Within weeks Capponi had architectural plans ready, as well as a rendering of how the new Jacmel might look. Next he began bringing families from his tent camp in Port-au-Prince to a new camp in Jacmel financed by the United Way and the Miami-Dade County League of Cities.

Capponi’s project has since mushroomed into a plan to redevelop the city and the surrounding coastline, involving a group of American and Haitian activists and entrepreneurs, all united in the quest to rebrand the country as a hip tourist destination.

“This is a dream come true. We want to be a Caribbean cultural destination,” says Yanick Martin, the director of the state’s regional tourism office, who owns an art gallery in Jacmel.

“Michael has developed this crush on Haiti,” says Danielle Saint-Lot, a former tourism minister who lives in Jacmel. “What’s interesting about Michael’s project is that it has a concrete business perspective. That’s what we needed, his business approach.”

Some of the group have been involved in Jacmel for some time, including Bello and New York film director David Belle who runs a film school in Jacmel, the Ciné Institute. Others, such as legendary designer Donna Karan and tennis star Venus Williams, were introduced to Haiti after the earthquake, along with Capponi.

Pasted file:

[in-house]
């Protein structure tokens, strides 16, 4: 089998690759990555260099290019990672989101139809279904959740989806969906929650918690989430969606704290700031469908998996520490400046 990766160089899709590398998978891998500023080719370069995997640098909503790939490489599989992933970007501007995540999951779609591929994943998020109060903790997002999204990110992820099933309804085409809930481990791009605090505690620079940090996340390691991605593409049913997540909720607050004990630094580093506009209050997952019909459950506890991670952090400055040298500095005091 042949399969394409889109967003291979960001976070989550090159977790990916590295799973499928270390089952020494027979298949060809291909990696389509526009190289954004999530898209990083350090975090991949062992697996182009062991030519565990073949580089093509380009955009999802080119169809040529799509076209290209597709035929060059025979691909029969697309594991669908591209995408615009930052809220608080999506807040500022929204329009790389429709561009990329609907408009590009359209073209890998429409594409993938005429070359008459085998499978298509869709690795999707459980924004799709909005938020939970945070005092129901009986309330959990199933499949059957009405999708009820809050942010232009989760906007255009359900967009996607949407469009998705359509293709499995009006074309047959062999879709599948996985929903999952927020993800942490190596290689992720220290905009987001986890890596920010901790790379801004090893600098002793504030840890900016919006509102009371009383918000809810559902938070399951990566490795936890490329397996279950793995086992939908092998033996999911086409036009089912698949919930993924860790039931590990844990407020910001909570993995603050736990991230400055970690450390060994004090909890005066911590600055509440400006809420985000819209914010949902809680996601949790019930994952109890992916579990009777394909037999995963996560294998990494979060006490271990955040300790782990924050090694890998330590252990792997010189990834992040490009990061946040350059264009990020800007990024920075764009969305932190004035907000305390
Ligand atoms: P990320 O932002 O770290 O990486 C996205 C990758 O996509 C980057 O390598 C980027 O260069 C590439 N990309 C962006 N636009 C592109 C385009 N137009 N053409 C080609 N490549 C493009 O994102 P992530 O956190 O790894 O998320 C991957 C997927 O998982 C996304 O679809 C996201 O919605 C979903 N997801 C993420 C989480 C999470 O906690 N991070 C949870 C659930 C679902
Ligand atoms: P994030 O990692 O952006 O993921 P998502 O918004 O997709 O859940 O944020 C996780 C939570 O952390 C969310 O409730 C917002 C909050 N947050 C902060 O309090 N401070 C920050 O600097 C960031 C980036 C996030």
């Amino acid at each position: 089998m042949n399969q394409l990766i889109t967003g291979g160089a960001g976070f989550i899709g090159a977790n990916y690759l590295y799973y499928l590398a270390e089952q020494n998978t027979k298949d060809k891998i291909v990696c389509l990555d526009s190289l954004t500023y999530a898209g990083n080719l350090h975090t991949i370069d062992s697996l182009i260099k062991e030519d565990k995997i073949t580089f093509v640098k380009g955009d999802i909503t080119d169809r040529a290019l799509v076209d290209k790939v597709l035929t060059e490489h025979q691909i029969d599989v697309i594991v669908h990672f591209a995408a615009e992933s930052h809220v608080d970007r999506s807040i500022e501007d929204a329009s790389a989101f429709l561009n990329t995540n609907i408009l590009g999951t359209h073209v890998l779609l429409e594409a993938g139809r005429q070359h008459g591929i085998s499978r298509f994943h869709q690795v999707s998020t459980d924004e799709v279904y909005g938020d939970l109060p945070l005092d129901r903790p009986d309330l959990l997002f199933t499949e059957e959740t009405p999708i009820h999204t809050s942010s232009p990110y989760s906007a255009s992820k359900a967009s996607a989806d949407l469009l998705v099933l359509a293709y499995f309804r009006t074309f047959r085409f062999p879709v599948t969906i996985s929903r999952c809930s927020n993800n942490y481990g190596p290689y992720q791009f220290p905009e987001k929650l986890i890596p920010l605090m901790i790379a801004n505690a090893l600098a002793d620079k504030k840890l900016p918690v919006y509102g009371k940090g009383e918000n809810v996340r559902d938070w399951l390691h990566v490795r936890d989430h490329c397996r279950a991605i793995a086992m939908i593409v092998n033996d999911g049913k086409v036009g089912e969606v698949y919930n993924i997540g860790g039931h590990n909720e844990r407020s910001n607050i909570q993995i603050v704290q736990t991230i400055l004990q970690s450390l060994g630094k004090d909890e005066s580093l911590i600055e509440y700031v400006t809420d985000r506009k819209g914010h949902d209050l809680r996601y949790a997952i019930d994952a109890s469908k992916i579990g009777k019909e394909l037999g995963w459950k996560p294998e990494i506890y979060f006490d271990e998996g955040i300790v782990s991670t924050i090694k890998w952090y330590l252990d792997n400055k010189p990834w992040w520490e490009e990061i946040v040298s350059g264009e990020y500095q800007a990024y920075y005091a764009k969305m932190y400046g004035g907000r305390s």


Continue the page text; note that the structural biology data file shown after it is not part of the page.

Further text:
“Michael seems to have found his calling,” says Miami Beach commissioner and condo lawyer Michael Gongora. “He’s been through a lot of adversity and he clearly wants to give back.”

Capponi’s character was molded by the school of hard knocks.

He began working for nightclubs at 15, organizing private parties, racing up and down Washington and Collins on his skateboard posting fliers. By his own estimate he was earning as much as $10,000 a month before he even graduated from high school.

But his drug habit spun out of control and by the winter of 1995 he wound up homeless on the streets of New York, before he accepted the offer of a plane ticket from his father to enter a methadone program in Belgium.

His treatment had barely begun before he collapsed in a coma and was diagnosed with a brain tumor. The tumor was benign, though removing it required major surgery and three months in the hospital. As if that wasn’t enough, while he was recovering his father had a stroke and died.

That was when Capponi decided to turn his life around. After a detox period in Canada he found himself drawn back to Miami Beach.

“I helped make Miami Beach part of what it is and I left in disgrace,” he says over a plate of conch at a Jacmel hotel overlooking the bay. “I had to come back and fix that.”

In 2005, he started the Capponi Group, which includes construction, design and development components.

He also threw himself into community activity, especially with the homeless. “Michael is wonderful. He has a lot of compassion,” says Marilyn Brummitt of the Miami Rescue Mission, which runs three centers for the homeless in Miami-Dade and Broward counties.